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The conference on the Global Economic Crisis: Impacts and Implications for Industrial Restructuring in Asia was held in Tainan, Republic of China, 19−20 August 2009. It was hosted by National Cheng Kung University (NCKU) and jointly organized by the APO, Asian Development Bank Institute (ADBI), and China Productivity Center (CPC). A total of 160 participants from more than 15 countries attended the conference including government officials, university professors, industry experts, and university students.
The aim of the conference was to develop a platform for sharing regional experiences and understanding the economic restructuring occurring in the Asia-Pacific in the current economic climate. Today, all economies are confronting the fallout from the global economic crisis. Some countries are already showing signs of recovery, while others are still in the midst of the crisis. Despite the differing levels of impact among nations, participants agreed on the importance of preparing for economic recovery and future growth.
The conference commenced with opening remarks by President Michael M.C. Lai, National Cheng Kung University, Tainan City Mayor Tain-Tsair Hsu, Republic of China, and Director Mukesh Bhattarai, Research & Planning Department, APO. They were followed by Professor Jagdish N. Bhagwati, Economics Department, Columbia University, USA, who gave the keynote speech titled “Capitalism After the Crisis: Myths and Fallacies.”
Professor Bhagwati is a foremost international trade economist, widely regarded as a future Nobel Prize laureate. He pointed out that the current financial crisis had been caused by information asymmetry. He mentioned that it was important to clarify the distinction between innovations in financial products and nonfinancial products. Innovation in financial products can lead to “destructive creation” while nonfinancial products may contribute to “creative destruction.” Professor Bhagwati thinks that the myth of the market should not overrule moral considerations. The current form of capitalism can function better if family and community values are strengthened and healthcare and education improved.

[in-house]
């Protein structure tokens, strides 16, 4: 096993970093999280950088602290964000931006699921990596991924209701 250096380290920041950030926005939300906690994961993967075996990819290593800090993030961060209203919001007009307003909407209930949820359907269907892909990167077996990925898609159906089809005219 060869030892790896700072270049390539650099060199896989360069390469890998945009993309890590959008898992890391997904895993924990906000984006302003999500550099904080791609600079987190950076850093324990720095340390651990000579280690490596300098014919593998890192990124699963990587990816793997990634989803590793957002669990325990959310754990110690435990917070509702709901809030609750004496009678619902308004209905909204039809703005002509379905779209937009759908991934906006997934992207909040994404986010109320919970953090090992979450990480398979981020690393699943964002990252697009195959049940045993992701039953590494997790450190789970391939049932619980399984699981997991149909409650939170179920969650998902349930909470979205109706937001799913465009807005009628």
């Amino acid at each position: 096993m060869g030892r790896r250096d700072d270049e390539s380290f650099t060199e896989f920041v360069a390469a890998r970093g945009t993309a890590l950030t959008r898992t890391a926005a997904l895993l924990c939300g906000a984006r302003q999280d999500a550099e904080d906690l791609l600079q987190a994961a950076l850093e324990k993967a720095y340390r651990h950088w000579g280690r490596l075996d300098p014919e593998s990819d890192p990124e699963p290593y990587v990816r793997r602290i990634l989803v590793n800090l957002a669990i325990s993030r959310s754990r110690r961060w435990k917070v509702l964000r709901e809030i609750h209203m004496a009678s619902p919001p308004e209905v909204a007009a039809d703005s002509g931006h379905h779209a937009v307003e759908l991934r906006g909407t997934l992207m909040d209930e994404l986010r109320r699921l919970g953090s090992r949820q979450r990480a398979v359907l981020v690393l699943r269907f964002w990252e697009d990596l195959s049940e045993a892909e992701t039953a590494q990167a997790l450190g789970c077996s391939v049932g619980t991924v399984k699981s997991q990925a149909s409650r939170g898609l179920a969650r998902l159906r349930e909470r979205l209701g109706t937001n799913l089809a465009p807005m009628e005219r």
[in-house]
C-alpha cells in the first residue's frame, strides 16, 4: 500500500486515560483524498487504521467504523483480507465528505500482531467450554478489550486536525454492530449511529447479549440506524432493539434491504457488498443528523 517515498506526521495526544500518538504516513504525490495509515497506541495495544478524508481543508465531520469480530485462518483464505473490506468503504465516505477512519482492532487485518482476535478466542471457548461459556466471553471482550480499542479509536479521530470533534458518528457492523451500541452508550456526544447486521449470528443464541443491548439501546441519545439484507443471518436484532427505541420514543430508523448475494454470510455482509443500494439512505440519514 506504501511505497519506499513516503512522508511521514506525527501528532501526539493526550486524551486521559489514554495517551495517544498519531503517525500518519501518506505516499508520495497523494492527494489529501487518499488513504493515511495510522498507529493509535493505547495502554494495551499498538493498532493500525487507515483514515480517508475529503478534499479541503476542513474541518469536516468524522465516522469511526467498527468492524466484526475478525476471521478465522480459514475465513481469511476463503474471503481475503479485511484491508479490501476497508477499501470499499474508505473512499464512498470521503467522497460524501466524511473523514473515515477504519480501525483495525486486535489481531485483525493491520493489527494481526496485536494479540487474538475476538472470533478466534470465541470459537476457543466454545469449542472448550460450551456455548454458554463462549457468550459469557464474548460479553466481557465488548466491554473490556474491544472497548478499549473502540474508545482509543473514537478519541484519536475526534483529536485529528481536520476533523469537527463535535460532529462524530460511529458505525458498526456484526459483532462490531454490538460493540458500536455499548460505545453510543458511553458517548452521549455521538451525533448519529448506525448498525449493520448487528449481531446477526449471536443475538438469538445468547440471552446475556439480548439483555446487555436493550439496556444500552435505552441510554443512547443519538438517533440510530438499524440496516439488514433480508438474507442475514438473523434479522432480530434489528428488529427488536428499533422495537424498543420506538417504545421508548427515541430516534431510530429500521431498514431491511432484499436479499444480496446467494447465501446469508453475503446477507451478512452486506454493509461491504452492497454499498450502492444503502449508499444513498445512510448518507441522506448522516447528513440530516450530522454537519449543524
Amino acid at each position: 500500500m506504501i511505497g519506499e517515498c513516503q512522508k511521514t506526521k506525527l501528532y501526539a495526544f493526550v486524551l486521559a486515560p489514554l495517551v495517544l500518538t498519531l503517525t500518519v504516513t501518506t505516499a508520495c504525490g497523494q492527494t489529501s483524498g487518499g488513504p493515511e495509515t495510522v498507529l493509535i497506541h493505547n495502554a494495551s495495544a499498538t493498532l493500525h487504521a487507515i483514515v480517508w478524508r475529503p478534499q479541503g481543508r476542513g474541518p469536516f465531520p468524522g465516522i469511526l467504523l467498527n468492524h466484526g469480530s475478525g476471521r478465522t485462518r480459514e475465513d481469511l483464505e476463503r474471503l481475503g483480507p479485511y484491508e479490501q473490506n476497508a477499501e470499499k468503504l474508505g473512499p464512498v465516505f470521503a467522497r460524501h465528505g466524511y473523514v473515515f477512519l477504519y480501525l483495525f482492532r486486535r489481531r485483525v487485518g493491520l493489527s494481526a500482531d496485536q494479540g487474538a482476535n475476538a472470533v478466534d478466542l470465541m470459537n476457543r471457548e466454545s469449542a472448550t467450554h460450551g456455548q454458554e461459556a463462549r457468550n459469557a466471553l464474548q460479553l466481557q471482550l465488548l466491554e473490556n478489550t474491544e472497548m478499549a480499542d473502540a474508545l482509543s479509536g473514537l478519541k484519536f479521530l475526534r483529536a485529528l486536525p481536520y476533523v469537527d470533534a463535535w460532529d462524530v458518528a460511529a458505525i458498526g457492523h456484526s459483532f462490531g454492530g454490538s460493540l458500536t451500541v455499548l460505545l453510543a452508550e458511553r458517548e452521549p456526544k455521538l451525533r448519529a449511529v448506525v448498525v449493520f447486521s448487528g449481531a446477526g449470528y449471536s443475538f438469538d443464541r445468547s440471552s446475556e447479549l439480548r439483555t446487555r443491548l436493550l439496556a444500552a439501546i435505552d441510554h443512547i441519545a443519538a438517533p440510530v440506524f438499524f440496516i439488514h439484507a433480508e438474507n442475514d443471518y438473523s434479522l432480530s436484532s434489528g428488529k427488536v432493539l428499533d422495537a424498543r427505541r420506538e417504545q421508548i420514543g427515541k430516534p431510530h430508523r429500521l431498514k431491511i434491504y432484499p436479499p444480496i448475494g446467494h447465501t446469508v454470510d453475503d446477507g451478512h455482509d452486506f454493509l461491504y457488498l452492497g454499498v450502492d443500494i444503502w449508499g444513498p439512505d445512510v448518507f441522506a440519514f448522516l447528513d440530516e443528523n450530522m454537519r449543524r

In the context of industrial restructuring, Conference Chair Professor Wen-jen Hsieh, National Cheng Kung University, pointed out that the impact of the global financial crisis was most significant in export-oriented economies. On the other hand, those who have strong domestic markets managed to survive. Professor Hsieh also informed the audience that the service sector had become a mainstream industry in most developed economies. For national industrial restructuring, developing innovative services through the integration of manufacturing and service operations could be an area in which to develop competitive advantages.
In comparison with the Asian financial crisis of 1997–1998, the current financial crisis is broader, deeper, and more complex. The analysis presented during the conference indicated that developing a more efficient service sector could promote domestic demand and have positive effects on economic growth. A shift toward services could lead to an increase in aggregate productivity and employment. As in the Indian economy, where the service sector contributes more than 80% to the annual growth rate, the impact of the global economic crisis is relatively less severe when a country is less dependent on exports and a sizeable contribution to GDP comes from services.
This conference was held immediately after the expert group meeting for the APO research project on the Impact of the Global Financial Crisis on SMEs. The expert group benefited from the inputs of the conference, and several of the national experts attended the conference as speakers or discussants.